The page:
My Lessons Learned About Moving With Kids
This has been one of the hardest weeks I ever worked as a nanny because the family I work for moved to a new house. Although the move is a positive change, all change is stressful and I pushed myself too hard and burned-out at times this week. Looking back over the past week here are a few lessons I learned about helping a family move into a new home.
I am not super woman:
The biggest mistake I made was trying to everything and anything to help the family in the new home. I am only one person who cannot do it all.
Focus on the kids:
With so much to do including: cleaning, unpacking, organizing, and following contractors around the home, I became overwhelmed and distracted from the care of the children. I am the nanny and must put the children first. Despite the immediate need to organize, clean, and do laundry, making the children comfortable and allowing them to have fun is always more important than having all of the laundry done. My housekeeping standards must take a back seat to the children as my main focus.
Keep a normal schedule with children:
Regular schedules help kids feel secure (and me too). It helps them know what to expect, a sense of order, and in control.
Welcome children's questions about moving:
Open lines of communication go a long way toward helping children feel comfortable when moving into a new home. No matter how irrational their fears may be, children need to feel validated, listened to, and understood. Just because I know there are no monsters in their new bedroom closets and that they will easily make new friends at school, that doesn't make their fears any less real or important to them.
Be positive and upbeat about the move:
I allowed myself to get overwhelmed this week and my stress level affects the kids. My attitude always affects the children's attitude. My new focus will be to be enthusiastic, upbeat, and positive about the new experiences and opportunities in store, so that the children will be more likely to feel the same way.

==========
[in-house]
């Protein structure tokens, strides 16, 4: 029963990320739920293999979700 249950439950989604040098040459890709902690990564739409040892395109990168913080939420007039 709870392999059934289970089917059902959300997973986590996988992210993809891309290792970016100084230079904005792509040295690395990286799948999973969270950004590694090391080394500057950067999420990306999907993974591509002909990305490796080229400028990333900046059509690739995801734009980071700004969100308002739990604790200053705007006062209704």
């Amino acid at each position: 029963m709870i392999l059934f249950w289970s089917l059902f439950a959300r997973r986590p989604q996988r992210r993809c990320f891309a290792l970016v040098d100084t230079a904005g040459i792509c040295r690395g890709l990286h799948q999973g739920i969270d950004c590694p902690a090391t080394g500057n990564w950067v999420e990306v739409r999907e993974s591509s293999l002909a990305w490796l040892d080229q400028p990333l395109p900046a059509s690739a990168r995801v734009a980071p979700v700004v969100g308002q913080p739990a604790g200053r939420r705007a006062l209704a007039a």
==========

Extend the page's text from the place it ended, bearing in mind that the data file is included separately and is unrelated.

Let the kids help with the move:
Even before the family moved the children helped decide what items they wanted to keep, what to donate, and what to throw away. They started discussing how they wanted to decorate their bedrooms. This week, I allowed them to pull their toys out of boxes and choose where to put them in their new bedrooms. Assure kids that their contributions, however small, will be valued and greatly appreciated. Compliment them as much as possible.
Expect children's behavior to regress:
All change is stressful. Even good change is stressful. When children experience change it is completely normal for their behavior to regress. So, if the school-aged child gave up his stuffed animal to sleep with over the year, expect him to need it during and after the move. If the child stopped wetting the bed a few months ago, understand she might not make it to the potty each night. Understand that regression is normal and don't make fun of the child. For example, simply change and launder the wet bedding and move on with your day.
Have you ever worked for a family as they moved into a new house?